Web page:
- 7-Eleven began testing a mobile self-checkout feature that lets customers skip the checkout line and pay for their purchases using the convenience chain’s app. The Scan & Pay pilot program is running in 14 stores in the Dallas area, according to an announcement shared with Mobile Marketer.
- To use Scan & Pay, customers scan merchandise they want to buy with their smartphone as they walk through the store, then pay for purchases using Apple Pay, Google Pay or a traditional debit or credit card. After making a payment, customers scan a QR code on a confirmation screen at a dedicated station to complete the transaction.
- Customers can use Scan & Pay to buy any item in a 7-Eleven store except products that require cashier assistance, such as hot foods, financial services and age-verified products including alcohol, tobacco and lottery tickets. The company plans to expand the service to additional cities next year.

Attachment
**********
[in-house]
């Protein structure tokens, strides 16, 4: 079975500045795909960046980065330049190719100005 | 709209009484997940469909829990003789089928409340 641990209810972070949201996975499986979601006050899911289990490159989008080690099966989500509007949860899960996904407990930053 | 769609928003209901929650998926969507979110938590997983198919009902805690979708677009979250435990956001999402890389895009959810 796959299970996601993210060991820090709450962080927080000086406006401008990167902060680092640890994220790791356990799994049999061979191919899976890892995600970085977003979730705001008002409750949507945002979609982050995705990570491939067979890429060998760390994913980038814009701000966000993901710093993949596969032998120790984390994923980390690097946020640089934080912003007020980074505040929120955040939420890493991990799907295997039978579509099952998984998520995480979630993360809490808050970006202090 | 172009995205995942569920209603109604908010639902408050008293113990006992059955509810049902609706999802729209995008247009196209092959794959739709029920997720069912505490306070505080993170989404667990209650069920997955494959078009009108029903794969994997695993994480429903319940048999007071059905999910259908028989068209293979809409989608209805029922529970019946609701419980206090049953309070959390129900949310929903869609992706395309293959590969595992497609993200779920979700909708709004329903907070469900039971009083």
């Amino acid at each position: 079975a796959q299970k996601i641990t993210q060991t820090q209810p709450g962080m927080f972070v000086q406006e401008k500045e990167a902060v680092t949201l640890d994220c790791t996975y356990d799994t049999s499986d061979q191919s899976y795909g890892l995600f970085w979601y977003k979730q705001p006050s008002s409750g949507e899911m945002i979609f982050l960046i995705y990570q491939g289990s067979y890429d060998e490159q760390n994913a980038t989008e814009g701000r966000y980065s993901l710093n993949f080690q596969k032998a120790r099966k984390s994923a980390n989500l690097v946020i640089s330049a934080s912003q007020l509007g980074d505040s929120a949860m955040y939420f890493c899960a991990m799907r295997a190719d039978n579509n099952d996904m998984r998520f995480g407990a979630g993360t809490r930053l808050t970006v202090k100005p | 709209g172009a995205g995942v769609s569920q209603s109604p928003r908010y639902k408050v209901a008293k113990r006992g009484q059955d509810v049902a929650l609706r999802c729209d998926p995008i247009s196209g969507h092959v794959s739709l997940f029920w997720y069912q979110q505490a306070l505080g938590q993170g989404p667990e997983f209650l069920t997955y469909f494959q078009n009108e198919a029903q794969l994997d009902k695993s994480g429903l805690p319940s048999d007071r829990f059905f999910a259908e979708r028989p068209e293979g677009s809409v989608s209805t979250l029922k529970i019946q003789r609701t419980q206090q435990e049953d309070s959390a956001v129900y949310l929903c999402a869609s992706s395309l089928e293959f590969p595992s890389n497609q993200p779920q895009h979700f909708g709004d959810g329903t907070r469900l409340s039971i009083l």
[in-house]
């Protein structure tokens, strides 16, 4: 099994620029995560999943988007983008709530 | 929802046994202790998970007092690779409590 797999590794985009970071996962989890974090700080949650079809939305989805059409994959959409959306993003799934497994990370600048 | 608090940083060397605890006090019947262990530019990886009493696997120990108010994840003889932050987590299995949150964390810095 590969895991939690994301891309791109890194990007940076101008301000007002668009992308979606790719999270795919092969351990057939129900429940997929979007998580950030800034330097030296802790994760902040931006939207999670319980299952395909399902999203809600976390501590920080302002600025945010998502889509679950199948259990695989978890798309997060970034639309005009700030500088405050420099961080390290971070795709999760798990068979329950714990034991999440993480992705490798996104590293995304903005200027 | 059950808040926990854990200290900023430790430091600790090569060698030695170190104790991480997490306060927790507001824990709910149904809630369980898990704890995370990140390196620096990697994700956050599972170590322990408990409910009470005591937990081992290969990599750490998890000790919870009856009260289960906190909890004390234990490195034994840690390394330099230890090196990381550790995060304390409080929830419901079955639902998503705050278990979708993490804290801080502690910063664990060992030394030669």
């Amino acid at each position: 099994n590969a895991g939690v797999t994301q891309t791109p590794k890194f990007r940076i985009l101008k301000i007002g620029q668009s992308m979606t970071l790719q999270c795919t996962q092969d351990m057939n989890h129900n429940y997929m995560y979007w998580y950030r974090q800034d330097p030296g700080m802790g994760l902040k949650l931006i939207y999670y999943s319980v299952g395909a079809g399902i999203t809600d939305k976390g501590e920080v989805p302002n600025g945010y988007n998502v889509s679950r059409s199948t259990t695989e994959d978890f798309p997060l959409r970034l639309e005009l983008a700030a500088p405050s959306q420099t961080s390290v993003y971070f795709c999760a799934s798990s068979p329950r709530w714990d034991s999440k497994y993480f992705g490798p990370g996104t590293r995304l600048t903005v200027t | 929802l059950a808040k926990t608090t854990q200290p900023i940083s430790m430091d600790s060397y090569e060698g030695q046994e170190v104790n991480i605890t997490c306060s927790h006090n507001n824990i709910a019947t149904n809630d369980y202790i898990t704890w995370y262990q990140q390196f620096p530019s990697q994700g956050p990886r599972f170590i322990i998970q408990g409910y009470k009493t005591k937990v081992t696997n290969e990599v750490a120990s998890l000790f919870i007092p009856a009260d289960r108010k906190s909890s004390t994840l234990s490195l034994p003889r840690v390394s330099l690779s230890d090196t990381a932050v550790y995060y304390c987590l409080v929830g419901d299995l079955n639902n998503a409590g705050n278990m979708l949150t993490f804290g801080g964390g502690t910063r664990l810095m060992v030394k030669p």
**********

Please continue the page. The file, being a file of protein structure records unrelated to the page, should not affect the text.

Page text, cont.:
7-Eleven seeks to make shopping at its convenience stores even easier with the Scan & Pay feature that relies a variety of mobile technologies, including geofencing, QR code scanning and payments. Waiting in line and the checkout process are two of the biggest sources of complaints for shoppers, Emory University associate professor of marketing Ryan Hamilton told USA Today. That points to why convenience brands like 7-Eleven need to take strategic steps to alleviate those pain points to enhance the in-store shopping experience and drive repeat visits.
Scan & Pay is the latest feature 7-Eleven has added to its mobile app in recent months. The app is also a central part of its loyalty program, promotional efforts and payment processing. The company in September said Apple Pay and Google Pay will be accepted at most of its nearly 8,000 U.S. stores. The brand’s digital innovations also include the 7-Eleven NOW smartphone app which enables mobile ordering and delivery, a bot on Facebook Messenger, Amazon Locker accessibility and Amazon Cash.
7-Eleven’s test of cashierless checkout comes as Amazon gradually opens more Amazon Go locations and Walmart prepares to unveil its Sam’s Club Now concept store in Dallas that doesn’t require customers visit a traditional register to purchase items. The new store will be a mobile-first technology lab that incubates and refines new tech services like “smart” shopping lists, voice search and beacon-enabled navigation to find products in stores, epitomizing a seamless shopping journey and demonstrating how mobile tech can augment in-store experiences.